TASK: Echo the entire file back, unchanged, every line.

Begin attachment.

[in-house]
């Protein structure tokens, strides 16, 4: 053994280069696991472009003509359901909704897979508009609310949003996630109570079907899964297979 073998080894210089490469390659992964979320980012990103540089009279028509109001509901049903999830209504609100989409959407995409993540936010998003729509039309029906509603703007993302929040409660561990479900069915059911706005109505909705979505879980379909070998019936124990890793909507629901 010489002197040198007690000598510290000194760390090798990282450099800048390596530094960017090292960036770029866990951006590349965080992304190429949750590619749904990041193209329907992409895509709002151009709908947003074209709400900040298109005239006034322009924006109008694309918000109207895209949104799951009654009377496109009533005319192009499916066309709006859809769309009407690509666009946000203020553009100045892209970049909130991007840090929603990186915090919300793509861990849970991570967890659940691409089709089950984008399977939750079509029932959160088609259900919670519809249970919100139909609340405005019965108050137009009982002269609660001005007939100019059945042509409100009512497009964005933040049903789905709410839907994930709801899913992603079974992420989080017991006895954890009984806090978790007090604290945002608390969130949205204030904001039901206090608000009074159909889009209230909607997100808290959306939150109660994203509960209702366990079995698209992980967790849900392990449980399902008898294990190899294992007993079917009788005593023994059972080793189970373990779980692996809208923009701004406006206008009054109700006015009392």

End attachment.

[in-house]
């Protein structure tokens, strides 16, 4: 053994280069696991472009003509359901909704897979508009609310949003996630109570079907899964297979 073998080894210089490469390659992964979320980012990103540089009279028509109001509901049903999830209504609100989409959407995409993540936010998003729509039309029906509603703007993302929040409660561990479900069915059911706005109505909705979505879980379909070998019936124990890793909507629901 010489002197040198007690000598510290000194760390090798990282450099800048390596530094960017090292960036770029866990951006590349965080992304190429949750590619749904990041193209329907992409895509709002151009709908947003074209709400900040298109005239006034322009924006109008694309918000109207895209949104799951009654009377496109009533005319192009499916066309709006859809769309009407690509666009946000203020553009100045892209970049909130991007840090929603990186915090919300793509861990849970991570967890659940691409089709089950984008399977939750079509029932959160088609259900919670519809249970919100139909609340405005019965108050137009009982002269609660001005007939100019059945042509409100009512497009964005933040049903789905709410839907994930709801899913992603079974992420989080017991006895954890009984806090978790007090604290945002608390969130949205204030904001039901206090608000009074159909889009209230909607997100808290959306939150109660994203509960209702366990079995698209992980967790849900392990449980399902008898294990190899294992007993079917009788005593023994059972080793189970373990779980692996809208923009701004406006206008009054109700006015009392």